This course develops the tools of modern microeconomic theory and notes their applications to matters of utility and demand; production functions and cost; pricing of output under perfect competition, monopoly, oligopoly, etc.; pricing of productive services; intertemporal decision-making; the economics of uncertainty; efficiency, equity, general equilibrium; externalities and public goods. A student may not receive credit for both ECON 300 and ECON 301.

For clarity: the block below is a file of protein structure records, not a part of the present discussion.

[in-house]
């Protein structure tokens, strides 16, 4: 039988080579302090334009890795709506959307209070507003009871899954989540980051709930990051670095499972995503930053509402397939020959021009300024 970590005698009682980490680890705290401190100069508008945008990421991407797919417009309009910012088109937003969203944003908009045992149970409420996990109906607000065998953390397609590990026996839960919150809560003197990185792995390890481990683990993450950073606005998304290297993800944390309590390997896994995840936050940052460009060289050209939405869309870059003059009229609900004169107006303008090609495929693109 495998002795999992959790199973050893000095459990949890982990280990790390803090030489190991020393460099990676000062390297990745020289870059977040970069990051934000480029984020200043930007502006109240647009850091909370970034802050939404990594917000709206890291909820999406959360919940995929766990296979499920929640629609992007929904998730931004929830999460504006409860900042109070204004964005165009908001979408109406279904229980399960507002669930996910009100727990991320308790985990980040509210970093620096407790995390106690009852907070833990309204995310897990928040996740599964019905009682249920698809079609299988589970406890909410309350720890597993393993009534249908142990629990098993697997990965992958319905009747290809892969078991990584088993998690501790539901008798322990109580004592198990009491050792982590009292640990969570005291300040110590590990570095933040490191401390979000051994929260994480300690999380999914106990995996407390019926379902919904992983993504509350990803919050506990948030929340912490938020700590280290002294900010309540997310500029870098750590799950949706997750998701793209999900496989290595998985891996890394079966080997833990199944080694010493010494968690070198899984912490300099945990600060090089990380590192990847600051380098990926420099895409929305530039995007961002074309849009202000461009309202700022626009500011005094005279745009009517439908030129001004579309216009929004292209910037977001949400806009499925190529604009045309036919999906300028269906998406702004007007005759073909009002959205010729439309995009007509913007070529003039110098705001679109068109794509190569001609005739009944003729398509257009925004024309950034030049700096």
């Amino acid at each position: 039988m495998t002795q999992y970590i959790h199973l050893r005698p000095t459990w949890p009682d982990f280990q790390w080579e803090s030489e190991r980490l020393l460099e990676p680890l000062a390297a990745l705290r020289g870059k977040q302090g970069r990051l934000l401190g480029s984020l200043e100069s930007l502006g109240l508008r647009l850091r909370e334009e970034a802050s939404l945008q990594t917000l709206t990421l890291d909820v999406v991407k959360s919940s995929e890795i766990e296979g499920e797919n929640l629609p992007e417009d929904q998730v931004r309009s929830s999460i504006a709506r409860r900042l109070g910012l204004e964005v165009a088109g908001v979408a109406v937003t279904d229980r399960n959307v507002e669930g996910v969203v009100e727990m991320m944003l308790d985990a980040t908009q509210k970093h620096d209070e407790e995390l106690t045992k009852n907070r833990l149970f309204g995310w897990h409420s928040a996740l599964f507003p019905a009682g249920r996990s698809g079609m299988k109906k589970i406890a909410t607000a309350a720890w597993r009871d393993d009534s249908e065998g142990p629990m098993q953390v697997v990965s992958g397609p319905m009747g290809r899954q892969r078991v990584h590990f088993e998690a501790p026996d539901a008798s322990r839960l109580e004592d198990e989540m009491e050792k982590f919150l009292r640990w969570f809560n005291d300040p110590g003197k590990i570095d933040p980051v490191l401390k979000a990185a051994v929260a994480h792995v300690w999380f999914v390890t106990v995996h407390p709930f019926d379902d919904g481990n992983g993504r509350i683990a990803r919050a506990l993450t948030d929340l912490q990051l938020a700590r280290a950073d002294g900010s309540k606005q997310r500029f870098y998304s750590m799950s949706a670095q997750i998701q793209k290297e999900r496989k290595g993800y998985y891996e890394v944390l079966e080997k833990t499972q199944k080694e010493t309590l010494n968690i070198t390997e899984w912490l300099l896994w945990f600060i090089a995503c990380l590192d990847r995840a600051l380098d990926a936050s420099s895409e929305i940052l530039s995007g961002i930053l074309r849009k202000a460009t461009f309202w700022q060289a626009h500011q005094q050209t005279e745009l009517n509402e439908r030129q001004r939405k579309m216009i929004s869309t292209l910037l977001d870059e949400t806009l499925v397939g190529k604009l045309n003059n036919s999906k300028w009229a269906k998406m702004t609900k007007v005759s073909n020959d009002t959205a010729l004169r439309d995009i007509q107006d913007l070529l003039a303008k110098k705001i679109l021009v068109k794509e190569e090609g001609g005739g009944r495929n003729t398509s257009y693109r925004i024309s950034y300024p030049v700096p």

Requisite: MATH 111, or equivalent and at least a "B" grade in ECON 111/111E or a "B-" in ECON 200-290, or equivalent. Fall semester: Professor Reyes. Spring semester: Professor Kingston.
If Overenrolled: Maintain a waiting list, and give preference to majors or potential majors.